In the days leading up to Super Bowl Sunday, the Web most likely will be filled with "one-of-a-kind" and "exclusive" football-themed offers, from tickets to the sold-out game to phishing sites playing off Tom Brady's or Eli Manning's popularity. The Web pages may look legitimate and the offers may look real but, as with any major event that draws the attention of millions of people, clever cybercrooks are looking to cash in.
Before you're blindsided by a fake video or open your wallet to buy something that doesn't exist, here are some tips to make sure you browse safely and don't get sidelined by a scam this week.
You're not going to the game
You want to. You wish you were. You know somebody who knows somebody who's going. But you're not.
Remember this sad fact when you open your inbox or come across a Facebook post promising you free last-minute tickets to the Giants versus Patriots battle. Such offers are sure to pop up this week — maybe they even throw in a free hotel room in Indianapolis! — but, sorry, you're not going to the game, and these "free" tickets are anything but.
If you come across an offer for tickets or accommodations or game merchandise, be careful — these are tried and true tactics scammers use year after year to prey on eager fans. Just clicking on one of these alluring links in an email could automatically drop a data-stealing Trojan onto your system. Instead, hold the mouse over the link without clicking; if the URL shown when you "mouseover" the link doesn't match up to the one shown in the email, this is a telltale sign that someone is trying to trick you.
It's really about the commercials
So you made it through the week and avoided getting tackled by a fake ticket offer or any other money-hungry scam. Congratulations. Now it's time for the post-game wrap-up.
What do we love almost as much as the Super Bowl itself? The commercials. This is when ad teams break out their best stuff, and it always works — your friends on Monday will be talking about the new Ferris Bueller Honda spot, or what those crazy Budweiser horses are up to, as much as the game itself.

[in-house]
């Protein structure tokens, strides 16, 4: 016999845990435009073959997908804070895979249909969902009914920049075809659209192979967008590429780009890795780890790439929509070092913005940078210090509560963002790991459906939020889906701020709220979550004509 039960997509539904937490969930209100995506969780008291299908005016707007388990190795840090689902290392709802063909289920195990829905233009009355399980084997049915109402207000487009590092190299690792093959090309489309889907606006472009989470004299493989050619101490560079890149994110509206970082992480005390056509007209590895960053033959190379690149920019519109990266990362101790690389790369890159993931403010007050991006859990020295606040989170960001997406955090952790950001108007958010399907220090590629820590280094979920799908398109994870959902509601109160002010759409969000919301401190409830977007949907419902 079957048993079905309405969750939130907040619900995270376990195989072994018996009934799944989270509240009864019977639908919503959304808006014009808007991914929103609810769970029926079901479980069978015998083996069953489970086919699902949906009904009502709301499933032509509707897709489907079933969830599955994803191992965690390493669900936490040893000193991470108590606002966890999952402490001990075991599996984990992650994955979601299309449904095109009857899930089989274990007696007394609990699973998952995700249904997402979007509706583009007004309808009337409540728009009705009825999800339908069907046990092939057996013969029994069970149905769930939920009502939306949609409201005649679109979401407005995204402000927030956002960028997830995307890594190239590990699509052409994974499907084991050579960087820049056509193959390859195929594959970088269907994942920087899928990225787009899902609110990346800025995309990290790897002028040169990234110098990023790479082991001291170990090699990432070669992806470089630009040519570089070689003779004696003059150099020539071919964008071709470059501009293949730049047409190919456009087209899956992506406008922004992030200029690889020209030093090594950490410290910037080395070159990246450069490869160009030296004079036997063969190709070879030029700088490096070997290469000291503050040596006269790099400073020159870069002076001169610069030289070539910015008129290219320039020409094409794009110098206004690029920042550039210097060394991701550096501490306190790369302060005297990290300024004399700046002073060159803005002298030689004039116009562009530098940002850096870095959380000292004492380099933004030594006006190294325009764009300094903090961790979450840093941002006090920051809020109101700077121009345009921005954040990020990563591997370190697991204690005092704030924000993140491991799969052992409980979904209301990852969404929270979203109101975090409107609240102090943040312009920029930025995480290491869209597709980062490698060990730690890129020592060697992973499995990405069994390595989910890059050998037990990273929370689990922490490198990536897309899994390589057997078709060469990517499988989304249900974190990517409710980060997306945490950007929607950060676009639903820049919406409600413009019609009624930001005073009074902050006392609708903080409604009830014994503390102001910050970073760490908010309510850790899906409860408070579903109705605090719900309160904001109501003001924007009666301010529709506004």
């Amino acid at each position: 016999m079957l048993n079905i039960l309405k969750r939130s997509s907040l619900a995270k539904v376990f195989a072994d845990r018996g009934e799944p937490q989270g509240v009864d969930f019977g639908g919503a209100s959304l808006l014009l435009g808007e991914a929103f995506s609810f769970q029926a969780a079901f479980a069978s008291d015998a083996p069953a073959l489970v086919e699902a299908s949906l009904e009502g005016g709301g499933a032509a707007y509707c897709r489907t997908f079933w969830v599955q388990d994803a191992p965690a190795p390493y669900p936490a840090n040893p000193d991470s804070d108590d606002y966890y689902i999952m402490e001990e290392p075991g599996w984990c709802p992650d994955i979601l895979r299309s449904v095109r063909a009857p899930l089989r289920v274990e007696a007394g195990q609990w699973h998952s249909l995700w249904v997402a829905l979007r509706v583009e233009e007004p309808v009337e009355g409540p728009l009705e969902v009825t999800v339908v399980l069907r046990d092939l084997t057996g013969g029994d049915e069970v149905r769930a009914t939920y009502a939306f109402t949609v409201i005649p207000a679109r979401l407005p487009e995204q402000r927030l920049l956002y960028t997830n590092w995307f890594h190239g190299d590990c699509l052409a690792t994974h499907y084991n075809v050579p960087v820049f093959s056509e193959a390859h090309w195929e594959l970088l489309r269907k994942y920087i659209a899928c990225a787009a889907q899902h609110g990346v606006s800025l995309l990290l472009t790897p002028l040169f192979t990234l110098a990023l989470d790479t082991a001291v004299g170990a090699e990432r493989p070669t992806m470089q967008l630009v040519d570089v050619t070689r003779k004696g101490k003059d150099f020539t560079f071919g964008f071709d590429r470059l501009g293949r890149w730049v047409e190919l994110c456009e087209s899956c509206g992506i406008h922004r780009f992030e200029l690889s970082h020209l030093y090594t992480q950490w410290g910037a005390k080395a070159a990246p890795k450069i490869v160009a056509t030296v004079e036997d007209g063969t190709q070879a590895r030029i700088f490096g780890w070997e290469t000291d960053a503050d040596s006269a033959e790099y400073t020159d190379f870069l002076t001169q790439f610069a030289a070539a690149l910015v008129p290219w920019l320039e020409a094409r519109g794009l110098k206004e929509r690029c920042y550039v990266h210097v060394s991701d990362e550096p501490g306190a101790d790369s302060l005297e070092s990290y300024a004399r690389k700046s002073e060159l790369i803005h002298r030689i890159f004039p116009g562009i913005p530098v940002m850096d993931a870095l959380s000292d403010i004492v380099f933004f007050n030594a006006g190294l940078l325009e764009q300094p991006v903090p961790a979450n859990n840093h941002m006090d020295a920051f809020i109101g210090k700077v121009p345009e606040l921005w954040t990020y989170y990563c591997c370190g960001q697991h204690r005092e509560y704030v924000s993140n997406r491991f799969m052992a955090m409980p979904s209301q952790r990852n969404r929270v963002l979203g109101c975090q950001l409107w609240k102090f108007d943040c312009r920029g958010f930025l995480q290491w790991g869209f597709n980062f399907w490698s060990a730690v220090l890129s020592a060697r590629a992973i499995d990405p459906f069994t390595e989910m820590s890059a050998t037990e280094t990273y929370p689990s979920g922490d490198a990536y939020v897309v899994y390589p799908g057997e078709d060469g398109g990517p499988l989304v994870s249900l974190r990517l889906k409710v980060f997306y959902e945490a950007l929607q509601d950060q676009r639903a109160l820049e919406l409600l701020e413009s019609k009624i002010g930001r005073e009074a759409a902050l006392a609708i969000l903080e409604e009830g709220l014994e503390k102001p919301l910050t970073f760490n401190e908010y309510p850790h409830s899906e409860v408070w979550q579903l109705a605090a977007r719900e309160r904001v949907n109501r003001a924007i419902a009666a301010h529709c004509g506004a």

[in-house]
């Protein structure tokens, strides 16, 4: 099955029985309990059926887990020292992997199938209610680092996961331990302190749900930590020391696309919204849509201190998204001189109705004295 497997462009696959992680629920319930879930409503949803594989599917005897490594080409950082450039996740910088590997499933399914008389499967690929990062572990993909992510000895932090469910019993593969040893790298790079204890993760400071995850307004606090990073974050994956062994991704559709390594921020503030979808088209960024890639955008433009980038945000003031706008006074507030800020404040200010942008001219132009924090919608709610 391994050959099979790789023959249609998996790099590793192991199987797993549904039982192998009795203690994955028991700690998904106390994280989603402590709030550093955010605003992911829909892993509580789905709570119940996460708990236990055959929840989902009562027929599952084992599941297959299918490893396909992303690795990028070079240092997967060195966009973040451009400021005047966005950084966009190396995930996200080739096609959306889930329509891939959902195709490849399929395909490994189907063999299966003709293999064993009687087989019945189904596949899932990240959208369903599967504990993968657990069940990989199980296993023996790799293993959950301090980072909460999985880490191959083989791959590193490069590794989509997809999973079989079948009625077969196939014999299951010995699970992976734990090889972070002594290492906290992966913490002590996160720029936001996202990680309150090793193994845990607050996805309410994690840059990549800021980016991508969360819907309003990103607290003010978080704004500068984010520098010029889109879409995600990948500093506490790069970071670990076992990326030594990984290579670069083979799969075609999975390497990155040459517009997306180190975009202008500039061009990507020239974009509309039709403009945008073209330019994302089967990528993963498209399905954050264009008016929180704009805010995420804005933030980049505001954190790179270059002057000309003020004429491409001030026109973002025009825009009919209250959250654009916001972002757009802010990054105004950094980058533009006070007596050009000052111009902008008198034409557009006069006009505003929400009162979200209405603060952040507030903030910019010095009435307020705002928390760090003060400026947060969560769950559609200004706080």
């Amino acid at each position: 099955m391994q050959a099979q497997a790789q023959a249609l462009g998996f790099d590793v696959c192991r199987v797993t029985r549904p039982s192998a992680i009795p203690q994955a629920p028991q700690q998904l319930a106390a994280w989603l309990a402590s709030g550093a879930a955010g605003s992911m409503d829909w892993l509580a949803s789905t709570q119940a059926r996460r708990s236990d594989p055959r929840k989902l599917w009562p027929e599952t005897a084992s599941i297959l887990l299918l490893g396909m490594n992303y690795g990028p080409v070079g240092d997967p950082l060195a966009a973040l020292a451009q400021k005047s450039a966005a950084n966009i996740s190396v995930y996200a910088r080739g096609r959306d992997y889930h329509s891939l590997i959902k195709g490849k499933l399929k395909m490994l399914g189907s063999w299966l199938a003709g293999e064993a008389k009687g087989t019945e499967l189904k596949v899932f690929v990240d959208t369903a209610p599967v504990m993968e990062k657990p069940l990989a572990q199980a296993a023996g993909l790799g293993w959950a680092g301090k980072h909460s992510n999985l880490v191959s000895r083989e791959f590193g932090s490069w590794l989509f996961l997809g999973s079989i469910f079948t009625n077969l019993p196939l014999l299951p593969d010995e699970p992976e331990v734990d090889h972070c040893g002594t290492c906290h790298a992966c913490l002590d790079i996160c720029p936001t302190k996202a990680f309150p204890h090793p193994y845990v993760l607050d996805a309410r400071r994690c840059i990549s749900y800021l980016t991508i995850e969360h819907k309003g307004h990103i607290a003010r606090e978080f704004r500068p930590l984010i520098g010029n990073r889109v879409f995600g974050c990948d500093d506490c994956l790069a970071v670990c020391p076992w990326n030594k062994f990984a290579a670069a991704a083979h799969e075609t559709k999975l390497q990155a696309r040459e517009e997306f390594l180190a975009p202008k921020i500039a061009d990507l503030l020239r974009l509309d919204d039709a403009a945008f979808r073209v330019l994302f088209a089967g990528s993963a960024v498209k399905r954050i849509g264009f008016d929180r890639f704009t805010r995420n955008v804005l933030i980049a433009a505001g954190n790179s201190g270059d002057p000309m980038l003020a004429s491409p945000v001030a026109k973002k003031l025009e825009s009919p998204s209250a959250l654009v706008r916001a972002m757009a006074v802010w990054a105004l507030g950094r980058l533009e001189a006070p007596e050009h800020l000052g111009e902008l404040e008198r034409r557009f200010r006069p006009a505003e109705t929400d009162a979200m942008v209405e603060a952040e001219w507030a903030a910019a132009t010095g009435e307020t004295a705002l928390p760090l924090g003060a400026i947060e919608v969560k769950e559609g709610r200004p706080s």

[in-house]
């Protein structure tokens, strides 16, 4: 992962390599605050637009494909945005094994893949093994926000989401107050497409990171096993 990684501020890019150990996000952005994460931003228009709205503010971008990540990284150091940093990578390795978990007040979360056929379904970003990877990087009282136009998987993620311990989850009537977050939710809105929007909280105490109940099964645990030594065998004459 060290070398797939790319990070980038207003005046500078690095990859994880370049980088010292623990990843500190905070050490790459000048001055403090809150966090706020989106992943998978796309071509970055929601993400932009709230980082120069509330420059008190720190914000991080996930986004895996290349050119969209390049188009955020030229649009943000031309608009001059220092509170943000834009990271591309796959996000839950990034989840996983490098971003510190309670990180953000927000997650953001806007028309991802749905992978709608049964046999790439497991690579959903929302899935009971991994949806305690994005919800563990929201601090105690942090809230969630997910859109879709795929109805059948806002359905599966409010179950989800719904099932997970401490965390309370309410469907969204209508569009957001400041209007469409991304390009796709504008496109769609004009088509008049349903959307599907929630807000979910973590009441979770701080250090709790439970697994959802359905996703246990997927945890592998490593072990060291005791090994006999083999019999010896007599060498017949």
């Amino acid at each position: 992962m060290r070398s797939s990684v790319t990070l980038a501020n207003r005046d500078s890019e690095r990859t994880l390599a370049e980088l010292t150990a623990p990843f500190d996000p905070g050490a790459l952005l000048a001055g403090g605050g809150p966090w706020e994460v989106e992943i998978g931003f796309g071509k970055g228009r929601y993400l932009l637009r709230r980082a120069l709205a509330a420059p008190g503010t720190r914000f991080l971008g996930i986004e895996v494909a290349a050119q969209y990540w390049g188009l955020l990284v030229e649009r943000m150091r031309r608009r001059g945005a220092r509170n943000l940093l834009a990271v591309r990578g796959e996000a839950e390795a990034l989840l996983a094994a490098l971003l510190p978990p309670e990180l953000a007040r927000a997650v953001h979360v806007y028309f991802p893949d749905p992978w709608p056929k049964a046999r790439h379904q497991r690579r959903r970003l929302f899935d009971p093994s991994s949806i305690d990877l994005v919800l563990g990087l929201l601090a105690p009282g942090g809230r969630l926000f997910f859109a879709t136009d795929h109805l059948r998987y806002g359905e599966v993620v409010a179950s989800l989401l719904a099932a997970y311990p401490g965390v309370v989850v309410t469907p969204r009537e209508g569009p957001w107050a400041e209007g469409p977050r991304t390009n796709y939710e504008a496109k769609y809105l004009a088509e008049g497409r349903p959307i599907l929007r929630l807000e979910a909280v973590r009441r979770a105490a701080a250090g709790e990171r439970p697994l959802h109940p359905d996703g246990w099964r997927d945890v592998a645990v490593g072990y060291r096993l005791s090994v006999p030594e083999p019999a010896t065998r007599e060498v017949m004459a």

This post-game excitement creates a perfect environment for scammers looking to capitalize on the public interest in seeing those multimillion-dollar minute-long commercials again. However, if you want to see the commercial replays, make sure you know what you're watching. Fake YouTube videos are a staple in any scammer's arsenal, and they can be difficult to detect, especially when only a thumbnail of the video is embedded in an email, when it's spreading like wildfire around Facebook and when the scammers have used SEO poisoning tactics to boost the fake video's standings in search results.
To steer clear of a fake video that could direct you to a malicious site or annoying survey, don't open YouTube videos in unsolicited links, or even in emails sent from friends. Instead, type in the URL yourself directly to YouTube. This will give you a leg up on the scammers and help keep your computer safe from any number of threats.
Anti-virus software wins the game
It's not glamorous, it doesn't give speeches and it won't do a touchdown dance, but the real winner of the online battle to keep your computer safe is anti-virus software.
Fake videos, spam emails, cunning Trojans embedded in phony Web pages — anti-virus software can detect and tackle all these threats. To put up your strongest defensive line against would-be crooks, spammers and any other Super Bowl malware miscreants, make sure to run strong anti-malware and anti-virus software on your system, as well as on your smartphone, and keep it up to date to make sure it's performing at the top of its game.
Along with anti-virus software, basic common sense on the Web is perhaps the best way to avoid the malware blitz. Be aware of the sites you go to, don't hand over any personal information, be skeptical of unsolicited emails or suspicious-looking offers, and just because an offer seems real or looks real, it doesn't mean it is.